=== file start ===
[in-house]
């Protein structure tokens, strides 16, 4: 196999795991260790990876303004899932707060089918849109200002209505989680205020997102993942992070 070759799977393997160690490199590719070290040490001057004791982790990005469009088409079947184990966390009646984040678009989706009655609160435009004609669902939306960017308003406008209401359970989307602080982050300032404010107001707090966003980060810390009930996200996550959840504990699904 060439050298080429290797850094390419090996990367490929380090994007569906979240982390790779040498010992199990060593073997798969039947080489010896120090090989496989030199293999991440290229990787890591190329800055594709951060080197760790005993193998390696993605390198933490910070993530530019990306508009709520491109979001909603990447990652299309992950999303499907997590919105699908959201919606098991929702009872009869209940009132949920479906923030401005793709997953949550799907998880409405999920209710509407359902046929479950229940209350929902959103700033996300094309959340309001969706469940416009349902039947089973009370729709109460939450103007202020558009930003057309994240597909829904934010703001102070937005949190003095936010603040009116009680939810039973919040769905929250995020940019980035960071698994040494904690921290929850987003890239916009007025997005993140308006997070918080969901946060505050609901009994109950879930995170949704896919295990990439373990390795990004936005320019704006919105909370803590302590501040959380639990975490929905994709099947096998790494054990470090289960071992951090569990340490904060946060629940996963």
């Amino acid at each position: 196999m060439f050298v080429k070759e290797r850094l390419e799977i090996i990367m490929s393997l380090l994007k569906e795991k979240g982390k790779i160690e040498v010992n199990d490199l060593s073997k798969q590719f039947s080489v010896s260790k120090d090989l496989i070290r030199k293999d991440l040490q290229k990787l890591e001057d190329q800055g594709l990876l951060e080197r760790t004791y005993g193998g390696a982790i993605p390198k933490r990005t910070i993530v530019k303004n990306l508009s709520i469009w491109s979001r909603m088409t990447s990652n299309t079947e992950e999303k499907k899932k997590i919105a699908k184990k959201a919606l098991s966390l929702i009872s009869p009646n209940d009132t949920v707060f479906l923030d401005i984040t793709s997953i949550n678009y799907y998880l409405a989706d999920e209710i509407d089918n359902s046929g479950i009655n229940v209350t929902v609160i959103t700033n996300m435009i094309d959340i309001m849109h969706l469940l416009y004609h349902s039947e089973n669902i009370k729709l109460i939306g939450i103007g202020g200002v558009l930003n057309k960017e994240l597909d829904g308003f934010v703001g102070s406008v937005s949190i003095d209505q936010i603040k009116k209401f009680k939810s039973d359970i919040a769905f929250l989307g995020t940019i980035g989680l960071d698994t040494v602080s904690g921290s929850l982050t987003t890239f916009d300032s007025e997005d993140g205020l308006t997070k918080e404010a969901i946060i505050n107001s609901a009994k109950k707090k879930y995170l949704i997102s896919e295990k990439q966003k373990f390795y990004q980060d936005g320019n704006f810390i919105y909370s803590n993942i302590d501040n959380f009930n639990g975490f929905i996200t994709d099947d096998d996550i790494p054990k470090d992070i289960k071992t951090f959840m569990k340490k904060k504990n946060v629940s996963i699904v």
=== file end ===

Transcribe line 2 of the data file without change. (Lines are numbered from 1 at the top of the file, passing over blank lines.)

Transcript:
């Protein structure tokens, strides 16, 4: 196999795991260790990876303004899932707060089918849109200002209505989680205020997102993942992070 070759799977393997160690490199590719070290040490001057004791982790990005469009088409079947184990966390009646984040678009989706009655609160435009004609669902939306960017308003406008209401359970989307602080982050300032404010107001707090966003980060810390009930996200996550959840504990699904 060439050298080429290797850094390419090996990367490929380090994007569906979240982390790779040498010992199990060593073997798969039947080489010896120090090989496989030199293999991440290229990787890591190329800055594709951060080197760790005993193998390696993605390198933490910070993530530019990306508009709520491109979001909603990447990652299309992950999303499907997590919105699908959201919606098991929702009872009869209940009132949920479906923030401005793709997953949550799907998880409405999920209710509407359902046929479950229940209350929902959103700033996300094309959340309001969706469940416009349902039947089973009370729709109460939450103007202020558009930003057309994240597909829904934010703001102070937005949190003095936010603040009116009680939810039973919040769905929250995020940019980035960071698994040494904690921290929850987003890239916009007025997005993140308006997070918080969901946060505050609901009994109950879930995170949704896919295990990439373990390795990004936005320019704006919105909370803590302590501040959380639990975490929905994709099947096998790494054990470090289960071992951090569990340490904060946060629940996963």